Wallingford PA History Spotlight – Providence Road

Providence Road Mile Marker From 1763-64 Road Survey

Providence Road Mile Marker From 1763-64 Road Survey

Traveling  by road in the area in the 17th century was difficult. Most settlements were centered around waterways which were the most efficient way to travel. Early settlements centered around the Crum and Ridley Creeks were known as Providence Township which was comprised of today’s Nether Providence Township, Rose Valley Borough, Media Borough, and Upper Providence Township. Upper Providence separated from Nether Providence in 1687.

On October 17, 1683 the residents of Providence Township petitioned the Court Of Chester County which sat in the City of Chester to establish a road from Providence to Chester City. The request was approved and the road built was known as the Providence Great Road. Today the road is still in use and we know it as Route 252, or Providence Road.

Did you know that in 1701 the Court approved another Providence Road? This road ran from Philadelphia through Darby and Nether Providence Township and points west. Locally the name was changed to Plush Mill Road. In Secane and Aldan it is still known as Providence Road.

There are two stone mile markers on Providence Road still standing in Nether Providence Township which were put in place during a 1763-1764 road survey. One stands near the Furness Library and read “4 M To C” – 4 miles to Chester, and the other one pictured above is located on S Providence Road just south of the entrance to Mallard Mill Run and it reads:

To Chester 2 Miles



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Wallingford PA History Spotlight – The Great Flood Of 1843

The rain started in the morning of August 5, 1843 around 7:30 AM and increased in intensity all day. Area residents reported that by 3:00 PM winds had reach gale force and the rain continued at a furious pace. In the evening about 7:00 PM a wall of water, fueled by water levels that rose 5.5 inches in 40 minutes, came rushing down both the Crum and Ridley Creeks without warning. The water overflowed the banks of Crum Creek by more than 20 feet and Ridley Creek by 21 feet.

At daybreak, the sky indicated rain, and about seven o’clock a moderate fall set in, which, while it slackened, never entirely ceased until between the hours of two and six o’clock that afternoon, when the extraordinary opening of “the windows of heaven” took place which made such extended ruin and misery in a brief period of time. The rain, when falling most abundantly, came down in such showers that the fields in that part of the county removed several miles back from the river are said to have been flooded with water almost immediately, and where the road was lower than the surface of the ground on either side, the water poured into the highway in a constant stream of miniature cascades. The lightning played incessantly through the falling torrents, reflected from all sides in the watery mirrors in the fields producing a weird and spectral appearance, such that those who witnessed it could evermore recall.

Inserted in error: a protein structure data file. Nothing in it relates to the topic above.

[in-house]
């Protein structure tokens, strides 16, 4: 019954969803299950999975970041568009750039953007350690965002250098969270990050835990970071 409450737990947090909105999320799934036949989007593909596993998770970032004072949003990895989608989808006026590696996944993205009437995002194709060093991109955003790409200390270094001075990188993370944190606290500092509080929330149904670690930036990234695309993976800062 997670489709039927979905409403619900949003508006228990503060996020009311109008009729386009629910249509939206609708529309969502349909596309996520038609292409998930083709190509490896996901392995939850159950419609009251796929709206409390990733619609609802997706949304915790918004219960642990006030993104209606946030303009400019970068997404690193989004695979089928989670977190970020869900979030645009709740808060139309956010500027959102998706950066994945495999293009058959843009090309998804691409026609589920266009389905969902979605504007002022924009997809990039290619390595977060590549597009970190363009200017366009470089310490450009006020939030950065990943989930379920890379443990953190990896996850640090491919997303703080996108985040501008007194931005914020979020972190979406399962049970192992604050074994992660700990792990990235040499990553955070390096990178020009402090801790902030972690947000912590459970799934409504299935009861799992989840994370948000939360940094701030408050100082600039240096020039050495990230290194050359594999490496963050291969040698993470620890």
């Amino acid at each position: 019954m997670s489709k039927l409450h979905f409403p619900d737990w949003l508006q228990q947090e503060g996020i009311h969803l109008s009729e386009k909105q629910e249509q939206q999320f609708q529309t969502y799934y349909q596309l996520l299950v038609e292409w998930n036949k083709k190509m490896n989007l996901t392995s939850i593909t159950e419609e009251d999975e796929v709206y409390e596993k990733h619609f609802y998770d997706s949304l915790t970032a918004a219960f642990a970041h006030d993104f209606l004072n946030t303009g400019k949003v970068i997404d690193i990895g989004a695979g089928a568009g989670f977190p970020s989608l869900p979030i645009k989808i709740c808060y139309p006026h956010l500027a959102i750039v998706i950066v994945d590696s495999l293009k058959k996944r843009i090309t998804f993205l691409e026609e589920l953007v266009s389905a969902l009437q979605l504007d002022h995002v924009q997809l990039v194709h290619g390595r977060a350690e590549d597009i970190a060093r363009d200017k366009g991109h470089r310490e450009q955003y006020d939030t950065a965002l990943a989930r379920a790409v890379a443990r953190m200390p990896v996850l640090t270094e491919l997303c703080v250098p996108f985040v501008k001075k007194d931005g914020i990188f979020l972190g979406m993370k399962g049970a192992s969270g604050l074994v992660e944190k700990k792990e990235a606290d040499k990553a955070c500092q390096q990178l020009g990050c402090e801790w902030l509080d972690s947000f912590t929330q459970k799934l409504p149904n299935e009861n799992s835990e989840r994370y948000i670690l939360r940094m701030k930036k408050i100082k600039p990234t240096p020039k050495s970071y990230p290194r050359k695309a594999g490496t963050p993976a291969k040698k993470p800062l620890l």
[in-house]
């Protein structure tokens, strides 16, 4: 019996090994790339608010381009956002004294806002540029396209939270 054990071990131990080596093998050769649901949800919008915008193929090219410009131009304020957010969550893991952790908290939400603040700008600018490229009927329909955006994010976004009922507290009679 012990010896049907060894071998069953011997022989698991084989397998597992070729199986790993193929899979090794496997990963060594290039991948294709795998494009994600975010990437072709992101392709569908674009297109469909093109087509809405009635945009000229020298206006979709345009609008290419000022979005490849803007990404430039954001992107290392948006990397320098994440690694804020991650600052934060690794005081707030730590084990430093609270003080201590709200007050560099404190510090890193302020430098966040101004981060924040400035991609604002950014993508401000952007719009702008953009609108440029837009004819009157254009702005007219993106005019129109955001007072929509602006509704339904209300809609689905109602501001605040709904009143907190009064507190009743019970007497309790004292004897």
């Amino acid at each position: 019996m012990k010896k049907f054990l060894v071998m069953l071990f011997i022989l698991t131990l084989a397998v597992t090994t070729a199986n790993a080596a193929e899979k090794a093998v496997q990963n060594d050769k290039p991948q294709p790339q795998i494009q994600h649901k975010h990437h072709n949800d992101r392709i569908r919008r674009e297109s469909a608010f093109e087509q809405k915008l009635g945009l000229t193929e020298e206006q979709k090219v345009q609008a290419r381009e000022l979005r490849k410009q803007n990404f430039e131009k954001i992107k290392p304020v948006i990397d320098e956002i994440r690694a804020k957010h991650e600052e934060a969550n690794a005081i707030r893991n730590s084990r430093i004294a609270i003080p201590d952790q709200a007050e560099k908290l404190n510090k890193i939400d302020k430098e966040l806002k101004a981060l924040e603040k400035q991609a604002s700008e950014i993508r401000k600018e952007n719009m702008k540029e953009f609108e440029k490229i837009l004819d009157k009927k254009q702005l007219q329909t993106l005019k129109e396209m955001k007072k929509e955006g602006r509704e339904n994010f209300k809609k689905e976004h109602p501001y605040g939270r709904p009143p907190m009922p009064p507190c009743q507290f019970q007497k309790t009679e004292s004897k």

Excerpt from George Smith’s History Of Delaware County – 1862

As most of the area’s commerce was centered around waterways the storm wreaked havoc with the many mills located along the creeks, and it was reported that no mill or milldam escaped destruction or severe damage. As many as 52 county bridges were swept away by torrents of water. The water carried away homes, dams, bridges, factories, livestock and people – 5 of 7 members of the George Hargraves family including 4 children lost their lives on Ridley Creek near Sackville Mills, in total 19 Delaware County residents perished during the storm.

In the western part of the county in Concord Township total rainfall was measured at 16 inches. Estimates of damage totaled $250,000, which equates to approximately $73 million today.

Delaware County has been visited by monster storms with names like Irene, Agnes, Hugo and Gloria over the years. But none, it seems, was more destructive than the mother of all, the Great Flood of 1843.

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Leiper House Tours Resume April 27 – Featuring New Acquisitions

Thomas Leiper Kane

Thomas Leiper Kane – Abolitionist, Attorney, Civil War Hero